LA, Long Beach Port Directors Outline Priorities, Goals for 2023 and Beyond

Port of Los Angeles Executive Director Gene Seroka speaks during the port’s annual ‘State of the Port’ event on Jan. 19, 2023. Image: POLA.

The leaders of the two of the three busiest seaports in North America in January outlined some of their goals and priorities for the year.

Economic growth, job creation and expanding zero-emissions operations are among the Port of Los Angeles’ goals for 2023 and beyond, port Executive Director Gene Seroka said during his annual ‘State of the Port’ speech on Jan. 19.

The State of the Port is an annual event put on by the port in conjunction with the independent, non-profit Pacific Merchant Shipping Association. This year’s event, held at the port’s cruise center terminal, attracted 510 attendees, according to the PMSA.

During his 35-minute speech, Seroka revealed that the POLA moved 9.9 million TEUs in 2022, the second-highest annual amount in the port’s 115-year history. The amount marks the 23rd consecutive year that Los Angeles has been the top port in the U.S., volume-wise.

Seroka said that the POLA intends to lead technology in the maritime industry to drive efficiency. In line with those efforts, he commented, were new features being added to the POLA’s Port Optimizer digital tracking portal, including the providing of exporters with more predictability and tracking capability on outbound shipping services.

“Data infrastructure gives us tremendous insight into supply chain issues, trends and process improvement opportunities which were simply not available before,” he said. “These new tools will add to the stability and growth of America’s global trade.”

Additionally, he said that work would continue this year on development and deployment of zero-emission cargo handling and other equipment, as well as additional deployment of additional zero emission and low emissions drayage trucks.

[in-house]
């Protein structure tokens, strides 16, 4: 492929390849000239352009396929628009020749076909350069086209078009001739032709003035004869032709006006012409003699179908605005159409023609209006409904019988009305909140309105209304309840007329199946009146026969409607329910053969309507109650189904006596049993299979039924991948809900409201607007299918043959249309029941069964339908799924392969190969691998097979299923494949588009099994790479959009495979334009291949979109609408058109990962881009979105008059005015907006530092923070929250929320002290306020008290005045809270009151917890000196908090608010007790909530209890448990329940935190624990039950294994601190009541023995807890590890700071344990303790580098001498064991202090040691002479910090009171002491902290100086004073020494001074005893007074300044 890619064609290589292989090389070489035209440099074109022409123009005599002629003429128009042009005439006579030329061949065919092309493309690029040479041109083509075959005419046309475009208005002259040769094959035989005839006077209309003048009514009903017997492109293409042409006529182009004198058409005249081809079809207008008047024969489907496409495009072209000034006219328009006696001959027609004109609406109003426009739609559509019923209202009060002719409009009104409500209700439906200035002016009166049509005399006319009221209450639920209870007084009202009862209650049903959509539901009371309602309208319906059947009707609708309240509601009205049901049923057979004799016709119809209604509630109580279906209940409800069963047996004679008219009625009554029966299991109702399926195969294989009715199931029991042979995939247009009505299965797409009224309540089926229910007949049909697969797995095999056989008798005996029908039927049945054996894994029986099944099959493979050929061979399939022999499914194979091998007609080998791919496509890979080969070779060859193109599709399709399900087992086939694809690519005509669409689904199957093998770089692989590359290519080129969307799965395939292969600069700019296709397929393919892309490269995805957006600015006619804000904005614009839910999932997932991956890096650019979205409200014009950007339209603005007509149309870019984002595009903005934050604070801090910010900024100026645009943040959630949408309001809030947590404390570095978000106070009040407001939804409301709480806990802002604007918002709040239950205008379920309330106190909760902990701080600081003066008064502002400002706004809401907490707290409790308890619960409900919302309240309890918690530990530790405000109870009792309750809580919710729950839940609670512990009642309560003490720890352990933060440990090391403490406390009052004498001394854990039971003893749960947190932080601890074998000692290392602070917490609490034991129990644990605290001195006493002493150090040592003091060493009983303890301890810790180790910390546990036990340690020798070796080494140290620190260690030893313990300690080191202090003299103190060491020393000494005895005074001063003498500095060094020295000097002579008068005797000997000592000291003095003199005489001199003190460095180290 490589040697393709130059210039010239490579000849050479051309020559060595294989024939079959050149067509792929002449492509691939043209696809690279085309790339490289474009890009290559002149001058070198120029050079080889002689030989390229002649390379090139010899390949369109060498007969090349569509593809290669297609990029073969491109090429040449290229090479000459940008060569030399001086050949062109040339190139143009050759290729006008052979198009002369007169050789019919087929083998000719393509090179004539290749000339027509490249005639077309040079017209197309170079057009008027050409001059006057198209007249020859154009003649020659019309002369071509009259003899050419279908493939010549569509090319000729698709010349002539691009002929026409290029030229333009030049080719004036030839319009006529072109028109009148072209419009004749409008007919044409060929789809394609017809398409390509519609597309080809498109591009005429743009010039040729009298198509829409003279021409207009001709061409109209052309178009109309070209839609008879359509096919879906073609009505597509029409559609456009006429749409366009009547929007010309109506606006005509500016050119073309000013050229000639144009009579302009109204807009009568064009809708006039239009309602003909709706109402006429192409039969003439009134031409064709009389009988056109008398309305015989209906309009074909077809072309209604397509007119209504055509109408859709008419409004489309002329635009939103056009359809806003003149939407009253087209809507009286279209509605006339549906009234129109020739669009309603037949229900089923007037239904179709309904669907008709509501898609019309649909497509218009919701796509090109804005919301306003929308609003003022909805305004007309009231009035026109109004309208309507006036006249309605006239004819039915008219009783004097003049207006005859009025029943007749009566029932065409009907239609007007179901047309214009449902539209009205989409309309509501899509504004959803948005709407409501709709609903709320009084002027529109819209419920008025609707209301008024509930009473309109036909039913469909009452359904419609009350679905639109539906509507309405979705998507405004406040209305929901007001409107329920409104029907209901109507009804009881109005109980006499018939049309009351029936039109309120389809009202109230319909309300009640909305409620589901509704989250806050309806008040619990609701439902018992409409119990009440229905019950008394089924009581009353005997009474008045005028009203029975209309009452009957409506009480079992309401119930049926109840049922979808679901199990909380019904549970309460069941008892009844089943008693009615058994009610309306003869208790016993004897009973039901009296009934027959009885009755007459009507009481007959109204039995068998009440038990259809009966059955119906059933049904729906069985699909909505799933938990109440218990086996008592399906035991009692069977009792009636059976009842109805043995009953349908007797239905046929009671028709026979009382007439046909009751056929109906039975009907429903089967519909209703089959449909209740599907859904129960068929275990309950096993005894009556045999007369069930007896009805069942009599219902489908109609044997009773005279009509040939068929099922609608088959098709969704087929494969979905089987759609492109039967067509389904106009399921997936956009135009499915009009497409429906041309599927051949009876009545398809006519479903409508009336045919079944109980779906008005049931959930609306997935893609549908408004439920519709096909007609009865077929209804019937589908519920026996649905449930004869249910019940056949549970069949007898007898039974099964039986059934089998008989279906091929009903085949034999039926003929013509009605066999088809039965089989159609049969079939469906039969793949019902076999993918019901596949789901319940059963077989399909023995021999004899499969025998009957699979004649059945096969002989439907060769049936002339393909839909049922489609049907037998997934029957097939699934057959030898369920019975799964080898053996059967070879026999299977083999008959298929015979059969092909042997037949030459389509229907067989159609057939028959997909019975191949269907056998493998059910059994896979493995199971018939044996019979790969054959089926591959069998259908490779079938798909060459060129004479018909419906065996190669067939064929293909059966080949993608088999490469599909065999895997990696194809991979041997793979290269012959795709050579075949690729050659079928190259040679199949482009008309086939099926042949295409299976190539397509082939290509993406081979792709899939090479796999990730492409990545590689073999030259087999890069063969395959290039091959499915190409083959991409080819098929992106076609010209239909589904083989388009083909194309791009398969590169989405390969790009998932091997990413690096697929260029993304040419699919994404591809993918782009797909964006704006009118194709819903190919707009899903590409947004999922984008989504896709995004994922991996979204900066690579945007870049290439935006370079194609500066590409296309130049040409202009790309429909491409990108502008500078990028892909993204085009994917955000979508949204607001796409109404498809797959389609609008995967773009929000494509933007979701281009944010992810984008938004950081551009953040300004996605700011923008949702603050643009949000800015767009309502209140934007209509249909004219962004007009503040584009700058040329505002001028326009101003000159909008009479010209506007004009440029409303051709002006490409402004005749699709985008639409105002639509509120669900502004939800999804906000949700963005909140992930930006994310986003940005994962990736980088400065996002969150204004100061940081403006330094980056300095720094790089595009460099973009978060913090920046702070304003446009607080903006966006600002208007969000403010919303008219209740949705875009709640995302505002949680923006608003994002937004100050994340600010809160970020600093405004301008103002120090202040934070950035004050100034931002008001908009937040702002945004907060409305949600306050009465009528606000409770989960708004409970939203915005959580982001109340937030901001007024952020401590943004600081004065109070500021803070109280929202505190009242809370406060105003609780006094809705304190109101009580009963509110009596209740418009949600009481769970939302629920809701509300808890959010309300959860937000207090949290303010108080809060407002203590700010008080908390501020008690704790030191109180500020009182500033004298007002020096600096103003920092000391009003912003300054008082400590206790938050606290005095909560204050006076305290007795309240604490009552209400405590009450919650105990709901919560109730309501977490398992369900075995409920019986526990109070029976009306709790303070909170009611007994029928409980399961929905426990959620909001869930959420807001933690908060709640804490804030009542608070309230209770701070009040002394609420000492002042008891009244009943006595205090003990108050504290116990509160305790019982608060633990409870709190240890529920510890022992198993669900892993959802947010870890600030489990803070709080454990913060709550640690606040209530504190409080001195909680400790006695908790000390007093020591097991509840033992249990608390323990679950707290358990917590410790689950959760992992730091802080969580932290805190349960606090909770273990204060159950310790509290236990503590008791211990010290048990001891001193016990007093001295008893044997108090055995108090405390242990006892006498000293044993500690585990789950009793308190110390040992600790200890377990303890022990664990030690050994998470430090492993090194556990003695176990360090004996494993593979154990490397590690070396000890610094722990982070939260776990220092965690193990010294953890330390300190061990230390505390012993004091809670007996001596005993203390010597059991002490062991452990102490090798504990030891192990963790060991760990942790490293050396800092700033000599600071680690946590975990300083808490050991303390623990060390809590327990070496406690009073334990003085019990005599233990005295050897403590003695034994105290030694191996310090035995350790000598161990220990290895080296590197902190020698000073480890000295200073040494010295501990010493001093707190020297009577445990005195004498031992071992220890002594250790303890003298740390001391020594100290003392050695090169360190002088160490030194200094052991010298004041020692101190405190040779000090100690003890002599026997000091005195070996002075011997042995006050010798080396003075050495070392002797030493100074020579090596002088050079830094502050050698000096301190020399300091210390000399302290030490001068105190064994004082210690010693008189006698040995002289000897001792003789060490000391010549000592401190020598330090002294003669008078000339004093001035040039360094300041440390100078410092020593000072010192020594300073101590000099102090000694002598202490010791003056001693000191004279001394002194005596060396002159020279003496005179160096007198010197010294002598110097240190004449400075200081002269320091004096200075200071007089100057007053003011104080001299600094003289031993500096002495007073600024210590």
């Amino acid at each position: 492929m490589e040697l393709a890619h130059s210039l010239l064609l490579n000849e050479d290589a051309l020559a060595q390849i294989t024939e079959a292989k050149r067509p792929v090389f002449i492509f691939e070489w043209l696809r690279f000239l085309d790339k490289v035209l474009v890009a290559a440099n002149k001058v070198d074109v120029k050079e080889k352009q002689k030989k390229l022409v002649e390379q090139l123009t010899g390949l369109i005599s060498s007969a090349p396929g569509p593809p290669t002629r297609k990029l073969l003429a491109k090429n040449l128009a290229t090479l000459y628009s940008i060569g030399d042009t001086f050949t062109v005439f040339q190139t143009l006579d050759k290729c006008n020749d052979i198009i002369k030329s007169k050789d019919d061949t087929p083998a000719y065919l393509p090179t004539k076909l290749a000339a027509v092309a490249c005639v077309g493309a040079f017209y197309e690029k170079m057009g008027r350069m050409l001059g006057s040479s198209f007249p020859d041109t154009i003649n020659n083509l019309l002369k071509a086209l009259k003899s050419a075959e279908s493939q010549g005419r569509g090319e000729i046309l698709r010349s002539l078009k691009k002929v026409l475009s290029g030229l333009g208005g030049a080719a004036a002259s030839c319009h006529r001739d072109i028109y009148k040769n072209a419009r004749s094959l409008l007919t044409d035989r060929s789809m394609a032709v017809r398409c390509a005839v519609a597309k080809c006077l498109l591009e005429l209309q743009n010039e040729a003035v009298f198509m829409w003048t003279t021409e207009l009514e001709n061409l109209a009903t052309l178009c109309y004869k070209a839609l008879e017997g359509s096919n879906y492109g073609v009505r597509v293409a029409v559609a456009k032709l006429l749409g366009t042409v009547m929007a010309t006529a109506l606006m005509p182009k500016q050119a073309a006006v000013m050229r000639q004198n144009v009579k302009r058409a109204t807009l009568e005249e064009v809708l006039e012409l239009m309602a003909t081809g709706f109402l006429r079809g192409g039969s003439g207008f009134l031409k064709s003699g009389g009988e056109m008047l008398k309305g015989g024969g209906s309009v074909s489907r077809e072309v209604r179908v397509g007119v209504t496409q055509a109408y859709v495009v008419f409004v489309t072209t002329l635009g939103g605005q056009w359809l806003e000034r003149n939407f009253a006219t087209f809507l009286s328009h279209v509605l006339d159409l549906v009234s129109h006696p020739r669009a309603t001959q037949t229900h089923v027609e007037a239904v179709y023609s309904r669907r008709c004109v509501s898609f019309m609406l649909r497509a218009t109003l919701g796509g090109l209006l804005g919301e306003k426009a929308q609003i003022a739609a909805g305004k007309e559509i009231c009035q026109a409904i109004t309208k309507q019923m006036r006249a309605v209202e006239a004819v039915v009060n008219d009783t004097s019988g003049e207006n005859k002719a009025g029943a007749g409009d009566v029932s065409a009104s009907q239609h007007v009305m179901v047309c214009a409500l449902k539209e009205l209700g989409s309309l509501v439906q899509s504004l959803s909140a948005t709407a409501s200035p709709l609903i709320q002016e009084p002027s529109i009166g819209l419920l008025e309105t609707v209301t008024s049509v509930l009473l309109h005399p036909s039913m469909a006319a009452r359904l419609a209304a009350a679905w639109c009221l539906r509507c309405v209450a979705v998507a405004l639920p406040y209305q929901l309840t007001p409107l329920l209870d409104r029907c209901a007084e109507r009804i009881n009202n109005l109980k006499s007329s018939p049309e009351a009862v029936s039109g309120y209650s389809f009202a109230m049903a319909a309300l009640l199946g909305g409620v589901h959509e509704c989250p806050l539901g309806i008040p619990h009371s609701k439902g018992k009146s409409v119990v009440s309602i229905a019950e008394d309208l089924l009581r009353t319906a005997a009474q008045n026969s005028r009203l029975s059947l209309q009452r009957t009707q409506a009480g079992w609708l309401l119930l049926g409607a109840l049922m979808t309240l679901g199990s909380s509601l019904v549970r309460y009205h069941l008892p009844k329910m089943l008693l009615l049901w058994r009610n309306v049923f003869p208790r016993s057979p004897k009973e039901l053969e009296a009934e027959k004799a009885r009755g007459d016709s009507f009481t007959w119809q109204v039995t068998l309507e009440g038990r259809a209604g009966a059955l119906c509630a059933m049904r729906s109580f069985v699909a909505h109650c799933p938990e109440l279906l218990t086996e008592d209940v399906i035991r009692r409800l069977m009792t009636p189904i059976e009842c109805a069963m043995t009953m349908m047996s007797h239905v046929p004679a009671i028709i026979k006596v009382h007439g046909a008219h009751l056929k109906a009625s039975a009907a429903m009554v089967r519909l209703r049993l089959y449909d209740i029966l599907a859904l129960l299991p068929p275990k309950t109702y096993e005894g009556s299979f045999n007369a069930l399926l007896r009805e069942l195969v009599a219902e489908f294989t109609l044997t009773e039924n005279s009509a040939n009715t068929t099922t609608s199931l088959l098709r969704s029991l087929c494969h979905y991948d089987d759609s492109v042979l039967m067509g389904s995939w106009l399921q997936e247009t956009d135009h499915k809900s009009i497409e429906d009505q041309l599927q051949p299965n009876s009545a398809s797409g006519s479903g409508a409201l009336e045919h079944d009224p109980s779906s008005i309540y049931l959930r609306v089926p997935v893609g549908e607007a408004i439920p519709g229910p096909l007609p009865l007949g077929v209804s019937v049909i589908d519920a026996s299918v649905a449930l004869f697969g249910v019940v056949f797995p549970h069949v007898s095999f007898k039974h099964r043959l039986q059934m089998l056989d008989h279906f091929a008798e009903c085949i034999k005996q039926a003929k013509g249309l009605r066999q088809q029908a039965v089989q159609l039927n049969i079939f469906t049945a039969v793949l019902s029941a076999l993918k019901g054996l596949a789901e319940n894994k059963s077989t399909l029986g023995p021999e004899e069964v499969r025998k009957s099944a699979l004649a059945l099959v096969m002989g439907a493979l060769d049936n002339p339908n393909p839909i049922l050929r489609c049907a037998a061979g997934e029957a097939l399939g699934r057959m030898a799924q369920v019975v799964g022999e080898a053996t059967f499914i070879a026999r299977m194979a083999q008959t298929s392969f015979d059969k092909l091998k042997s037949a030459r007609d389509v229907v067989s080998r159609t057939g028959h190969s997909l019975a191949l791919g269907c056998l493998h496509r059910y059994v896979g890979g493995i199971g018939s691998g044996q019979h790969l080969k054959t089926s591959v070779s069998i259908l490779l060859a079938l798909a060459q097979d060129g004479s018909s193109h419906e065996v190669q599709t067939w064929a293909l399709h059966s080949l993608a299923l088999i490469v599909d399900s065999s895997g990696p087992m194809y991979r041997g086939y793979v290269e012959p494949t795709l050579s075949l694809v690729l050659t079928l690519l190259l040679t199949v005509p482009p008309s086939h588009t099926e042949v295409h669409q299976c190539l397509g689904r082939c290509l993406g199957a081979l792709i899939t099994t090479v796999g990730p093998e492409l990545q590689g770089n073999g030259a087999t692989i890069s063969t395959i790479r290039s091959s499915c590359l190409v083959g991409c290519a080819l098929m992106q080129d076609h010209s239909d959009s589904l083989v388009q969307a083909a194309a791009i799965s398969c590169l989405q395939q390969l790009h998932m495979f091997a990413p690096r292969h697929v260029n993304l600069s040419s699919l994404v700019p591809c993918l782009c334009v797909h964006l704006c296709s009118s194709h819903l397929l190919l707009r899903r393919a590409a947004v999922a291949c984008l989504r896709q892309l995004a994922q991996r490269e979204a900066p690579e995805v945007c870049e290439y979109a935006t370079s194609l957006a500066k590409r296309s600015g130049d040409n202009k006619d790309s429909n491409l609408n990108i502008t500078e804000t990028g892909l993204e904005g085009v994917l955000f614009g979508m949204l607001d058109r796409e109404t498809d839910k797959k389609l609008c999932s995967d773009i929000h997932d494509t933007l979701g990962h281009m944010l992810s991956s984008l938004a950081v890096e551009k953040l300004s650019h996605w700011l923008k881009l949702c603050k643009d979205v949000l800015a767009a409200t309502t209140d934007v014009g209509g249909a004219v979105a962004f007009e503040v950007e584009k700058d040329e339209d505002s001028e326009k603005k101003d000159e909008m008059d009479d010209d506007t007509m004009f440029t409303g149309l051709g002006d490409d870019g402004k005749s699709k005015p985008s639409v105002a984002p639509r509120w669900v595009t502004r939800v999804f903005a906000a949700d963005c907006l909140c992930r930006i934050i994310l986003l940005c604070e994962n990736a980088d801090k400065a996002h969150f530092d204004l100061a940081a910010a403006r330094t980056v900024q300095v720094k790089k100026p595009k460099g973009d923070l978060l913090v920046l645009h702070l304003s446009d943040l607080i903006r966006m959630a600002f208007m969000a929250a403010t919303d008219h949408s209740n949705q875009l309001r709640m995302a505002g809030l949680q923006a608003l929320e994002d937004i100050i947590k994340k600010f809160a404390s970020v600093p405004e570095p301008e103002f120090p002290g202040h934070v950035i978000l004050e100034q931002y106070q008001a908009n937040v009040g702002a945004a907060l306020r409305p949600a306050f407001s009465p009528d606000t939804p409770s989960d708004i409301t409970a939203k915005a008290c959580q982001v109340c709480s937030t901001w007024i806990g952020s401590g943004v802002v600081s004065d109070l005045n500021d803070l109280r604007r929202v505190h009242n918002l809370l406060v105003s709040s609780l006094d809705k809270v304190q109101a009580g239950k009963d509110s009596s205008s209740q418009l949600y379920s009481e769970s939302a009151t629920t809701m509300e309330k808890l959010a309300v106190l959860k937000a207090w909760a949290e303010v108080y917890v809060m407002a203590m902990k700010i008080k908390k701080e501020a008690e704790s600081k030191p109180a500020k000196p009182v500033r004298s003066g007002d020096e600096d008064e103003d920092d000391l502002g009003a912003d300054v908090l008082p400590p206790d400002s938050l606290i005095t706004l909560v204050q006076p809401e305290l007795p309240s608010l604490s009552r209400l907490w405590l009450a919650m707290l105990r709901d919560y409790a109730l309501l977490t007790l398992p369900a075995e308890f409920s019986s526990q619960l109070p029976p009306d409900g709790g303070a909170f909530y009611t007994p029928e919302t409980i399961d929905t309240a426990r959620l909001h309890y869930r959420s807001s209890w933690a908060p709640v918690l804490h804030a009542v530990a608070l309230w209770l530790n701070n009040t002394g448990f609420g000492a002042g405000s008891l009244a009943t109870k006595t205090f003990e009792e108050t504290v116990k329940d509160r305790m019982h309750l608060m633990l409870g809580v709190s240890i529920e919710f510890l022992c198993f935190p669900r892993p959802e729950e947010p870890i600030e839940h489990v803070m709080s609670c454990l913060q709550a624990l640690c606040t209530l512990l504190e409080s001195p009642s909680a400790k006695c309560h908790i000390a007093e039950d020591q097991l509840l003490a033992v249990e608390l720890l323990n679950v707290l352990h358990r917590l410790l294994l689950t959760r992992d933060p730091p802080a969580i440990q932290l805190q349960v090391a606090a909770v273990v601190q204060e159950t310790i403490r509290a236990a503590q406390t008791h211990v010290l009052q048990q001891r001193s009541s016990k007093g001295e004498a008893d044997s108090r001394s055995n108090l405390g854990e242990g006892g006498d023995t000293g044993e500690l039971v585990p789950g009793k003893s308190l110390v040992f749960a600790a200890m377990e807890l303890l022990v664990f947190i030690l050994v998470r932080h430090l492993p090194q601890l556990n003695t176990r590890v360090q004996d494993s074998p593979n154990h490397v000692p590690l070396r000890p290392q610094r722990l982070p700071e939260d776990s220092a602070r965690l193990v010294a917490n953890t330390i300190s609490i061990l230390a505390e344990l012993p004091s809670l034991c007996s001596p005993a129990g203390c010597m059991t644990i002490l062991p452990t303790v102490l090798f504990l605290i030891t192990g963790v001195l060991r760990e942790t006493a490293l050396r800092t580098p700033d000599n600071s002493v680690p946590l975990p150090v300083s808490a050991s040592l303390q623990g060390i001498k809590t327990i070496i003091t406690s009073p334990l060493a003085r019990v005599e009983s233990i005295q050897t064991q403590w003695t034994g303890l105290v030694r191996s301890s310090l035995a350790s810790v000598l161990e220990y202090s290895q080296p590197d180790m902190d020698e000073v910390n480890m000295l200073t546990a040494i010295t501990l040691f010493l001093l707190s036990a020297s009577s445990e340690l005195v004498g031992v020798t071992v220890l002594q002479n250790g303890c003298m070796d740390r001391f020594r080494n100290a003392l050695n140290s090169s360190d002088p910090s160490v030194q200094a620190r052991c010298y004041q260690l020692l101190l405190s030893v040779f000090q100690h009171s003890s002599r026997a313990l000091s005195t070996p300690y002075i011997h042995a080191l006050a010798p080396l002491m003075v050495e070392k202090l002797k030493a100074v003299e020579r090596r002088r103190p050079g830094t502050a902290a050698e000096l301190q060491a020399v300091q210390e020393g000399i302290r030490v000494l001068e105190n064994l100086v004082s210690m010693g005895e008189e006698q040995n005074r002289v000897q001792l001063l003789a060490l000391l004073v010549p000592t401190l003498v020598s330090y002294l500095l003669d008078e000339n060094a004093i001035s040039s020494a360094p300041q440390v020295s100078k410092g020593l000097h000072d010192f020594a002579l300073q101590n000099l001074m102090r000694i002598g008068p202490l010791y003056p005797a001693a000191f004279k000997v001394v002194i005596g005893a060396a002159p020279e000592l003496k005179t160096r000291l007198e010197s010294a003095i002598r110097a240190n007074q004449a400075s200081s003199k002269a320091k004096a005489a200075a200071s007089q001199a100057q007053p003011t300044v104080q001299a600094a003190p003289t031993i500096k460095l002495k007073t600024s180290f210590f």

Seroka also said that the port is part of a statewide coalition that will apply for a $1.4 billion U.S. Department of Energy grant to establish a green hydrogen hub at the LA-Long Beach port complex.

Port of Long Beach Executive Director Mario Cordero gives a speech during the POLB’s ‘State of the Port’ event on Jan. 26, 2023. Image: POLB.

At the Port of Long Beach’s ‘State of the Port’ address, held Jan. 26 at the Long Beach Convention Center, port Executive Director Mario Cordero said that Long Beach is working to become the world’s first zero-emissions seaport.

The event, which was the first in-person State of the Port address since 2020, following two years of virtual events due to the COVID-19 pandemic, attracted more than 700 attendees, port officials told Pacific Maritime.

During his 50-minute speech and video presentation, Cordero committed to supporting state and federal efforts to increase renewable energy sources, and called 2023 the “Year of Imagination.”

Among the planned projects, Cordero said, is a bid to assemble and manufacture offshore wind turbines that will increase the state’s supply of renewable energy and reduce greenhouse gas emissions.

He also called on companies with strong environmental policies to choose the Port of Long Beach when shipping their goods and materials.

The POLB is also establishing a Zero Emissions, Energy Resilient Operations Program—known as ZEERO—to invest in projects aimed at reducing the impacts of operations and improving air quality.

Cordero said that ZEERO’s goals include supporting the development of renewable energy projects, including the port’s proposed Floating Offshore Wind Staging and Integration facility, known as “Pier Wind.”

A conceptual assessment for Pier Wind is scheduled for completion in spring 2023. Cordero said that the facility would aim to become the largest facility specifically designed to accommodate the assembly of offshore wind turbines at any U.S. seaport.

Turbines assembled in Long Beach would be deployed to wind farms off the coast of Central and Northern California. The project would help California meet a goal of producing 25 gigawatts of offshore wind power by 2045, in addition to creating jobs and economic opportunities for communities near the San Pedro Bay port complex.

The Port of Long Beach ended 2022 with 9.13 million twenty-foot equivalent units moved, down 2.7% from 2021, which was the most active year in Long Beach’s 112-year history as a seaport.

The POLB ended 2022 as the third-most trafficked seaport in the country last year, after Los Angeles’ 9.91 million TEUs and the Port of New York-New Jersey, which moved 9.49 million TEUs.